When Associate Operations Manager Lorena spent eleven days in Peru, she was amazed at the variety of dishes she found there. While traveling from Lima to Cuzco, she was able to get a taste of Peruvian culture through its cuisine. Here are four of her favorite dishes to dig into on tour in Peru.
Ají de Gallina
Peruvian meals are full of protein and chicken is present in many dishes. This traditional meal is made with a yellow pepper cream sauce served over shredded chicken, olives, and rice. The special part of this dish is the yellow pepper used to create the sauce. It is a pepper that grows locally and in order to lessen its spiciness, the chef removes the seed inside of it. Delicious! We had this dinner at Cuzco’s Manka Restaurant.
Grilled sea bass accompanied with baby vegetables, coriander pesto, and ollucos (a type of local root vegetable similar to a potato) comprise this dish. The sauce that tops it off is called pachamanquera because of the way it’s made: spices and Andean aromatic herbs that are cooked in the earth! First, a hole is dug in the ground and stones are heated up to go inside of it with the ingredients. It’s sealed with dry earth to finish the process of cooking, and approximately two hours later, the sauce is ready. We had this tasty dish at el Map Café in Cuzco.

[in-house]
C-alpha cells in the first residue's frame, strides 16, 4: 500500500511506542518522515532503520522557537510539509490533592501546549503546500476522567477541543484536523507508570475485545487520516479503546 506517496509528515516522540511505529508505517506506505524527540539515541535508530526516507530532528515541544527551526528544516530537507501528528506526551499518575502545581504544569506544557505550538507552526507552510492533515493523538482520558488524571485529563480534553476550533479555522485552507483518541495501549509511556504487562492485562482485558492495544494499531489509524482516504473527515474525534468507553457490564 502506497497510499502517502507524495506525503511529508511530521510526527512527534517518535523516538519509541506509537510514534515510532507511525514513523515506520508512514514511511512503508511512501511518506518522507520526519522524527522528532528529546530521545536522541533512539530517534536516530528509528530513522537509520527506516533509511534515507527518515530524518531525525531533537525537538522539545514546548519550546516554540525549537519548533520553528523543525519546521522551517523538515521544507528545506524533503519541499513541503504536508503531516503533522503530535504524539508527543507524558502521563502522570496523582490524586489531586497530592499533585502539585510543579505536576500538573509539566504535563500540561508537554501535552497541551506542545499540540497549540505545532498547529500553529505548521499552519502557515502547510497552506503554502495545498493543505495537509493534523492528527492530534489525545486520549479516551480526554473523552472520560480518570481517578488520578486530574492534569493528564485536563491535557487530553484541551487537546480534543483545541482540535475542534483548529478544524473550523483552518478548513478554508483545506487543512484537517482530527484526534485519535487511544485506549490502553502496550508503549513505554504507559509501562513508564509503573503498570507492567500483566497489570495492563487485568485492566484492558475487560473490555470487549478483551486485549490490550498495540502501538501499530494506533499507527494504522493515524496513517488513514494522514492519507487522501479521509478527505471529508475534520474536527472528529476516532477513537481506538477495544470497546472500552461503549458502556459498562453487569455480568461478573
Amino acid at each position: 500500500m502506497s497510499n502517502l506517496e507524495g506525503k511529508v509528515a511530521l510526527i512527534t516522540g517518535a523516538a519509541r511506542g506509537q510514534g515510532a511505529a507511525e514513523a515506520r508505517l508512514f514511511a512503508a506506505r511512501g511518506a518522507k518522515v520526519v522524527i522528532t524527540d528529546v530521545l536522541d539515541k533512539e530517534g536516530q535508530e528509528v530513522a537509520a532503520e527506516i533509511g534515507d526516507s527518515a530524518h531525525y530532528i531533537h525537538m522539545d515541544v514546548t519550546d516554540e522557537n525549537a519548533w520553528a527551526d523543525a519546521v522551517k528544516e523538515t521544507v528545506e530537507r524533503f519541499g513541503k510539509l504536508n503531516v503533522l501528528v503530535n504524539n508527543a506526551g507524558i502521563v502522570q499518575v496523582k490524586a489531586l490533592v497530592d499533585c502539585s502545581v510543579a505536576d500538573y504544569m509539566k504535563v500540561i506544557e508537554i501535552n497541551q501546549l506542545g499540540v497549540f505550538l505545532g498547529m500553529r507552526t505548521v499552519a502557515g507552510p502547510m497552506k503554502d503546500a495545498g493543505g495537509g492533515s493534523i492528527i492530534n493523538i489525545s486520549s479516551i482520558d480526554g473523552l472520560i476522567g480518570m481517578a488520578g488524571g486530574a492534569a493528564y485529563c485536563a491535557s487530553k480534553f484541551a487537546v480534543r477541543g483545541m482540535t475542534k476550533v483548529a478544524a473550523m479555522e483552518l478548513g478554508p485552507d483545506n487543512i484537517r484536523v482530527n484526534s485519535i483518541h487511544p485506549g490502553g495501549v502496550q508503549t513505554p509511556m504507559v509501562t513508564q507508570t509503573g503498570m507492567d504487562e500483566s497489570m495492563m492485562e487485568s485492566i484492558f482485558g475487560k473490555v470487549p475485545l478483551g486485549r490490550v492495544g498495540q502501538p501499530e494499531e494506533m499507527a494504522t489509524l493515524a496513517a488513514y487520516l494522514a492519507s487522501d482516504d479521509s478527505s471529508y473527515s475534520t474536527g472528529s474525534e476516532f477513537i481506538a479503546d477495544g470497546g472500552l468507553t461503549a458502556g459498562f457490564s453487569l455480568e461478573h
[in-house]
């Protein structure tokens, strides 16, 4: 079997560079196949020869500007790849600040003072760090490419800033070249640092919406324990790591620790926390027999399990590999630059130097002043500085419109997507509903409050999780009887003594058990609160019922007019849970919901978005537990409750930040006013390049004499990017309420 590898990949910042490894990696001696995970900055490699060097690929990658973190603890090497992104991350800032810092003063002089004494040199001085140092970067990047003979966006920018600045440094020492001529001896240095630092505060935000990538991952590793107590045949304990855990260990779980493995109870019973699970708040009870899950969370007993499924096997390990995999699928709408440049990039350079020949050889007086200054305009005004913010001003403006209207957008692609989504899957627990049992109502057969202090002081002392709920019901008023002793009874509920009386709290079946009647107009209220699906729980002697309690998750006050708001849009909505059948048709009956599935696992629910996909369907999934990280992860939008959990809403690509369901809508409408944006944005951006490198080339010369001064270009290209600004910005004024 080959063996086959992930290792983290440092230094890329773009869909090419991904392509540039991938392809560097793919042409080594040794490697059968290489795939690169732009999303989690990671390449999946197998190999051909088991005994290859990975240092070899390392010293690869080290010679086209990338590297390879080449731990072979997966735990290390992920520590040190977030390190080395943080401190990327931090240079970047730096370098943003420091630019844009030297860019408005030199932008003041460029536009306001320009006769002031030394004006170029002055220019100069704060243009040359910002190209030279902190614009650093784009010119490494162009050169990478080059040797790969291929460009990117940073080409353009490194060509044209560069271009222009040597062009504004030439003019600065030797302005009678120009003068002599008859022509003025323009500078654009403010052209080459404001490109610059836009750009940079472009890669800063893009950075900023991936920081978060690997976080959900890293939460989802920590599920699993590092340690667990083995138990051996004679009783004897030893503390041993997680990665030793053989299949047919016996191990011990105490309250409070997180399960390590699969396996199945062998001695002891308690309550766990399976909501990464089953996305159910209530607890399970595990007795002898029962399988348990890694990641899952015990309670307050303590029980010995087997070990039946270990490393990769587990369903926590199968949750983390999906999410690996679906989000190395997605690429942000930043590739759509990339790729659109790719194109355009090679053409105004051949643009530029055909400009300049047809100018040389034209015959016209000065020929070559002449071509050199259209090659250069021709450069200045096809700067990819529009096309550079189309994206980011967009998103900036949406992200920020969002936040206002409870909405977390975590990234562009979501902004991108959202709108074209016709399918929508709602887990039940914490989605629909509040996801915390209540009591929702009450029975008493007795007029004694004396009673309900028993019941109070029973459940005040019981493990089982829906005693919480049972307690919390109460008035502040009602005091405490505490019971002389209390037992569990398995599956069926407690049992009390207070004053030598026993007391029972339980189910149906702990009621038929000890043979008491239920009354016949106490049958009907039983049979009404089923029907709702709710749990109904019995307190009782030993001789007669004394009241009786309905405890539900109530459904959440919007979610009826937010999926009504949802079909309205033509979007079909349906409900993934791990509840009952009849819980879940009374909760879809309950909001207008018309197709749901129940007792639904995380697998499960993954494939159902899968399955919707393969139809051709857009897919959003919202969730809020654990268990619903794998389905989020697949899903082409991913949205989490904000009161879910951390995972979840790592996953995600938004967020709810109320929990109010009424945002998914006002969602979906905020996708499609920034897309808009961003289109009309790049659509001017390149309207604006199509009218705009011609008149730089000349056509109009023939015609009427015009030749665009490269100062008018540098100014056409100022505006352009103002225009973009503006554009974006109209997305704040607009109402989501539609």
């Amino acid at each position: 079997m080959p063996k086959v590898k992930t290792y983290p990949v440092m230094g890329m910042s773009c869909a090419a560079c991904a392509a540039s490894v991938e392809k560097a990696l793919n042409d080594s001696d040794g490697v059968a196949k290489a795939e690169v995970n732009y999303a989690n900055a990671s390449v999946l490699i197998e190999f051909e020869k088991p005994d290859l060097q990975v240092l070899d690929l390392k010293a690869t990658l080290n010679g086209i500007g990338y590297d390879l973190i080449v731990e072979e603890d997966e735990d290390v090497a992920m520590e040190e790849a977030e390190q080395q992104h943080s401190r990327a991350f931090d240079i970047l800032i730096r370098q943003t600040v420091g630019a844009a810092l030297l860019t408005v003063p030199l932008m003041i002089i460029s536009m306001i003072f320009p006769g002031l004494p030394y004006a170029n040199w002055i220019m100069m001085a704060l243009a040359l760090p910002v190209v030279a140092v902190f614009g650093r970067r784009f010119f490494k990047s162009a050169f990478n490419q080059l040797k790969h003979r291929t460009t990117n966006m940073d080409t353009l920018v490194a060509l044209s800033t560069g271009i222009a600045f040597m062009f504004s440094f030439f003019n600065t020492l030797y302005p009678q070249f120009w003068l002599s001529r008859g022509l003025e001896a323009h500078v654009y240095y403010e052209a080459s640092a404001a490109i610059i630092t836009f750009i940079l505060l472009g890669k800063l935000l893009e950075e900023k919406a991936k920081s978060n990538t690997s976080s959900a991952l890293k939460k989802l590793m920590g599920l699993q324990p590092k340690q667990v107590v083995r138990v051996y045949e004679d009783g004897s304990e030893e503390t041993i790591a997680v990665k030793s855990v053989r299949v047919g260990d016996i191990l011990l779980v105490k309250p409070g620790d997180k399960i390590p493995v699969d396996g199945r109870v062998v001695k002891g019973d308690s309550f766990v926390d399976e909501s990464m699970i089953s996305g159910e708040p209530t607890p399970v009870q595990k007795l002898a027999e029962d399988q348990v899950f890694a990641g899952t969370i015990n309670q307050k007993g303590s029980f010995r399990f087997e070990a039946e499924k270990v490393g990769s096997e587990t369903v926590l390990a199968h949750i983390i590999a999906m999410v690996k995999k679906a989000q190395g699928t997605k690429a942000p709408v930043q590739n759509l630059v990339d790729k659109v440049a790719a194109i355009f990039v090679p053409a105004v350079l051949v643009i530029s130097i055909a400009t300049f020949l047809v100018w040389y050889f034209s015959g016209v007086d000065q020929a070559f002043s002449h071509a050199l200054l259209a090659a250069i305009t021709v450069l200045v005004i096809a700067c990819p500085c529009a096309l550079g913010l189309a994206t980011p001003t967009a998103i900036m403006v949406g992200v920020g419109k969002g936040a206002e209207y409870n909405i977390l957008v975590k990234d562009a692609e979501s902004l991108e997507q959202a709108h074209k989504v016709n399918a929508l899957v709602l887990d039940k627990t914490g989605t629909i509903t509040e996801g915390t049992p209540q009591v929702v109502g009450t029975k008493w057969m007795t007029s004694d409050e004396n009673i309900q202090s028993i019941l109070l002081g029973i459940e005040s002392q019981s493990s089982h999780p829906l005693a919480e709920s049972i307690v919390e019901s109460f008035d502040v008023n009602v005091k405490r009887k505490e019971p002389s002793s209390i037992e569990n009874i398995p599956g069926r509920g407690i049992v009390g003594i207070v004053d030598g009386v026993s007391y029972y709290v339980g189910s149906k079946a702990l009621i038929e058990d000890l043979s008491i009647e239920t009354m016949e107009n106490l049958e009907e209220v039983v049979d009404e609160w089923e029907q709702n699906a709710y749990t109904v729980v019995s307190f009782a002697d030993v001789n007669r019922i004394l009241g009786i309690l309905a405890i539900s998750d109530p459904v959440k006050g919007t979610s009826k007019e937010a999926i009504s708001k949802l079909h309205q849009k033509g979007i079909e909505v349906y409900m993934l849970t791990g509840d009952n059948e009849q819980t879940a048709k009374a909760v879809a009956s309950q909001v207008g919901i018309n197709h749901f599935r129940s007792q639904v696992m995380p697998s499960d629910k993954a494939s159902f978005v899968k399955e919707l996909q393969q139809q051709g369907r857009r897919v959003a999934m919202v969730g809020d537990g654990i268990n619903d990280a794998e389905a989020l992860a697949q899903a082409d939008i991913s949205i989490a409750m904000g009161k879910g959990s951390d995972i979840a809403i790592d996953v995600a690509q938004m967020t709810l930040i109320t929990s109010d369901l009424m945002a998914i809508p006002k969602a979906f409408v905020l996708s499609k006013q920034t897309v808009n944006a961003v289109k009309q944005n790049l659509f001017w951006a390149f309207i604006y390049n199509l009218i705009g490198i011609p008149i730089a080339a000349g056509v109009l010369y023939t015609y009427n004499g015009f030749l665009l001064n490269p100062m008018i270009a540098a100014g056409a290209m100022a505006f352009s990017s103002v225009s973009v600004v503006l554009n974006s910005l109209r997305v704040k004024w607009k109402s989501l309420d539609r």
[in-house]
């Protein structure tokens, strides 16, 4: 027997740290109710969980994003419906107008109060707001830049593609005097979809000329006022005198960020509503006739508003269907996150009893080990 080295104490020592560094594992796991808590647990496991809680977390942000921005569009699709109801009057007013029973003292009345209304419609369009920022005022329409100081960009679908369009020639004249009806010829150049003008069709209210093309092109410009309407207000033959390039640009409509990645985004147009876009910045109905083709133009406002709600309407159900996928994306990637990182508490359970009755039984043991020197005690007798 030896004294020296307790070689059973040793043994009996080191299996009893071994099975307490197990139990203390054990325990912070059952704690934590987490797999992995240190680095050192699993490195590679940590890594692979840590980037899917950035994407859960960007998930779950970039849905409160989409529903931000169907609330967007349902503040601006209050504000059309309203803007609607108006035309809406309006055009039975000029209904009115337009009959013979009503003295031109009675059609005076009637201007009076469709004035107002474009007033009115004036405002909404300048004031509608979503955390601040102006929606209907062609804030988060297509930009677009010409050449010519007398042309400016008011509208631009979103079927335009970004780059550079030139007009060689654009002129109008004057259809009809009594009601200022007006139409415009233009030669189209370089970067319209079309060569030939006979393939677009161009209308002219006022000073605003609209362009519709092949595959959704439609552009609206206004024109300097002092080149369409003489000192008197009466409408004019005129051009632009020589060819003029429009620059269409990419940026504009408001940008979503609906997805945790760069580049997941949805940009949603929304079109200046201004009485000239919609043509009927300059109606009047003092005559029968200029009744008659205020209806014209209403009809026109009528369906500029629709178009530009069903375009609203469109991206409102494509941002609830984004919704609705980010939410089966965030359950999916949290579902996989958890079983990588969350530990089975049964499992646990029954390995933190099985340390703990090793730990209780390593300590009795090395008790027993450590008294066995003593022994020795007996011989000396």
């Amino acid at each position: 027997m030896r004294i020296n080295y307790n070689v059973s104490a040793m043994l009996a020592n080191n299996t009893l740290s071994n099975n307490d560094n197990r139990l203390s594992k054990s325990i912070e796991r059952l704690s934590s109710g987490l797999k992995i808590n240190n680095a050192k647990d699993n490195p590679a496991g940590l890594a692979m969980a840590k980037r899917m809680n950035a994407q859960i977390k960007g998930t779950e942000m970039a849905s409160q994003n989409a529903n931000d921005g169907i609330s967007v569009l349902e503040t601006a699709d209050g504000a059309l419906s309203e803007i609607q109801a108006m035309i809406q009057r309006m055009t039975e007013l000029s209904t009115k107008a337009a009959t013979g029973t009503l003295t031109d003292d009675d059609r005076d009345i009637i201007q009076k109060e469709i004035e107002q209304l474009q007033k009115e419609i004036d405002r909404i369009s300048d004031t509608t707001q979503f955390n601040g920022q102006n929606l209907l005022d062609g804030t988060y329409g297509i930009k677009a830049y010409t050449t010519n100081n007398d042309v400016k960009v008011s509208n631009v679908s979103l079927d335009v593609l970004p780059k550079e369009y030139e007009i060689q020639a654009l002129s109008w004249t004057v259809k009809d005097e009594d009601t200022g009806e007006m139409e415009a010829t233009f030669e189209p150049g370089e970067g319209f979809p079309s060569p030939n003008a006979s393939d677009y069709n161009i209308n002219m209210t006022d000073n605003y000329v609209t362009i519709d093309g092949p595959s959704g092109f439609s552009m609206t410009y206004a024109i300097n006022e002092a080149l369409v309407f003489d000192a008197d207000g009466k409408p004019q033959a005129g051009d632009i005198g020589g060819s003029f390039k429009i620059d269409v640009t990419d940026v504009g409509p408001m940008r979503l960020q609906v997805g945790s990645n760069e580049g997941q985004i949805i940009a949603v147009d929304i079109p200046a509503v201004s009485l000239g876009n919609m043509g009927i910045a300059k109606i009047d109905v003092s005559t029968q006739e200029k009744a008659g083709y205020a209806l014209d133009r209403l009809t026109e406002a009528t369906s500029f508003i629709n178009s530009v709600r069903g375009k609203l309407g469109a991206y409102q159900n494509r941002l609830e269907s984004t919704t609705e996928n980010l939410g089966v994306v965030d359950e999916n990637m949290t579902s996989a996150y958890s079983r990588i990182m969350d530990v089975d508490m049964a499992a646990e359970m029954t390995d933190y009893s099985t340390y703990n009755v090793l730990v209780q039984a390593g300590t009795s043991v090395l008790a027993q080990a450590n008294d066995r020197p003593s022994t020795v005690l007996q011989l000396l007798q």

Papa a la Huancaína
This appetizer consists of boiled potatoes topped with a spicy cheese sauce. Normally, it’s presented with boiled eggs, black olives, and some salad on the side. It’s definitely something worth trying while on tour in “potato country.” Peru crops more than 3,000 different varieties of potatoes, which means they play a big part in the Peruvian diet. In addition, this is a typical dish of the cocina criolla, or Creole Peruvian cuisine. We tried this at La Tiendecita Blanca in Lima.
Traditionally, Peruvian Causa is made of mashed potatoes layered with tuna or chicken. With origins dating back to pre-Columbian times, its main differentiator is the yellow potato used to cook it. The chef at el Map Café added a modern spin to this dish—it was served with some sweet cranberries, peanuts, four different potato crisps, cherry tomatoes, and whipped cream cheese.
All of these meals can of course be accompanied by a refreshing Pisco Sour cocktail. You can also pair them with Inca Kola, the local soda, or Chicha morada, a delicious sweet beverage made of purple corn.
Have you tried any of these meals on tour in Peru? Have another favorite to share? Let us know in the comments below.